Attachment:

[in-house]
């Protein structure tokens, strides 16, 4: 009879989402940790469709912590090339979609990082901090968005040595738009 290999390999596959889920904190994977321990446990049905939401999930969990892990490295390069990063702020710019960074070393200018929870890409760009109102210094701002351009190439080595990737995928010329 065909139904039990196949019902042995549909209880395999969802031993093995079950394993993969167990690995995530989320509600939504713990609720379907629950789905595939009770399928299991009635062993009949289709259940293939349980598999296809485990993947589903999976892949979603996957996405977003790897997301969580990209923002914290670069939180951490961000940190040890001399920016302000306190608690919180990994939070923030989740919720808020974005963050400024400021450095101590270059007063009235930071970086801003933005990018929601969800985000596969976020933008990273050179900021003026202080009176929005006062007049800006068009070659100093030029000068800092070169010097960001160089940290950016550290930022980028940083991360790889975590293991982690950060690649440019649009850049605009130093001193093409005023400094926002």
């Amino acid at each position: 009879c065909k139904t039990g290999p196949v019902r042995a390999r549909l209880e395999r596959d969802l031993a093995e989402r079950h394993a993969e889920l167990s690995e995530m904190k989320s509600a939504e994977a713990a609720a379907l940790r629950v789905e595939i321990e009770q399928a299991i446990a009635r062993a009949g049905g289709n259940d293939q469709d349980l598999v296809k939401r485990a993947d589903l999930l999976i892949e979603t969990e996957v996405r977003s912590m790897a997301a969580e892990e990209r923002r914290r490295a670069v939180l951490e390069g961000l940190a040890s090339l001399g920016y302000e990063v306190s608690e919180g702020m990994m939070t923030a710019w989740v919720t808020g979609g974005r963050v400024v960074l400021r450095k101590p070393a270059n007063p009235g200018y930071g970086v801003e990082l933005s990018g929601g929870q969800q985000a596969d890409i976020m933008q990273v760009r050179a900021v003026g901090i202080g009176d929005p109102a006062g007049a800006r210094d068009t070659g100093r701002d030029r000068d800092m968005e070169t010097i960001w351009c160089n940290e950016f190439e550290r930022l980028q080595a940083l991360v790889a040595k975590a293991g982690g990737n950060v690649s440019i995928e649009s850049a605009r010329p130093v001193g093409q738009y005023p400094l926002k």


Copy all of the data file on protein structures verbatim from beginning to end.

[in-house]
């Protein structure tokens, strides 16, 4: 009879989402940790469709912590090339979609990082901090968005040595738009 290999390999596959889920904190994977321990446990049905939401999930969990892990490295390069990063702020710019960074070393200018929870890409760009109102210094701002351009190439080595990737995928010329 065909139904039990196949019902042995549909209880395999969802031993093995079950394993993969167990690995995530989320509600939504713990609720379907629950789905595939009770399928299991009635062993009949289709259940293939349980598999296809485990993947589903999976892949979603996957996405977003790897997301969580990209923002914290670069939180951490961000940190040890001399920016302000306190608690919180990994939070923030989740919720808020974005963050400024400021450095101590270059007063009235930071970086801003933005990018929601969800985000596969976020933008990273050179900021003026202080009176929005006062007049800006068009070659100093030029000068800092070169010097960001160089940290950016550290930022980028940083991360790889975590293991982690950060690649440019649009850049605009130093001193093409005023400094926002």
């Amino acid at each position: 009879c065909k139904t039990g290999p196949v019902r042995a390999r549909l209880e395999r596959d969802l031993a093995e989402r079950h394993a993969e889920l167990s690995e995530m904190k989320s509600a939504e994977a713990a609720a379907l940790r629950v789905e595939i321990e009770q399928a299991i446990a009635r062993a009949g049905g289709n259940d293939q469709d349980l598999v296809k939401r485990a993947d589903l999930l999976i892949e979603t969990e996957v996405r977003s912590m790897a997301a969580e892990e990209r923002r914290r490295a670069v939180l951490e390069g961000l940190a040890s090339l001399g920016y302000e990063v306190s608690e919180g702020m990994m939070t923030a710019w989740v919720t808020g979609g974005r963050v400024v960074l400021r450095k101590p070393a270059n007063p009235g200018y930071g970086v801003e990082l933005s990018g929601g929870q969800q985000a596969d890409i976020m933008q990273v760009r050179a900021v003026g901090i202080g009176d929005p109102a006062g007049a800006r210094d068009t070659g100093r701002d030029r000068d800092m968005e070169t010097i960001w351009c160089n940290e950016f190439e550290r930022l980028q080595a940083l991360v790889a040595k975590a293991g982690g990737n950060v690649s440019i995928e649009s850049a605009r010329p130093v001193g093409q738009y005023p400094l926002k």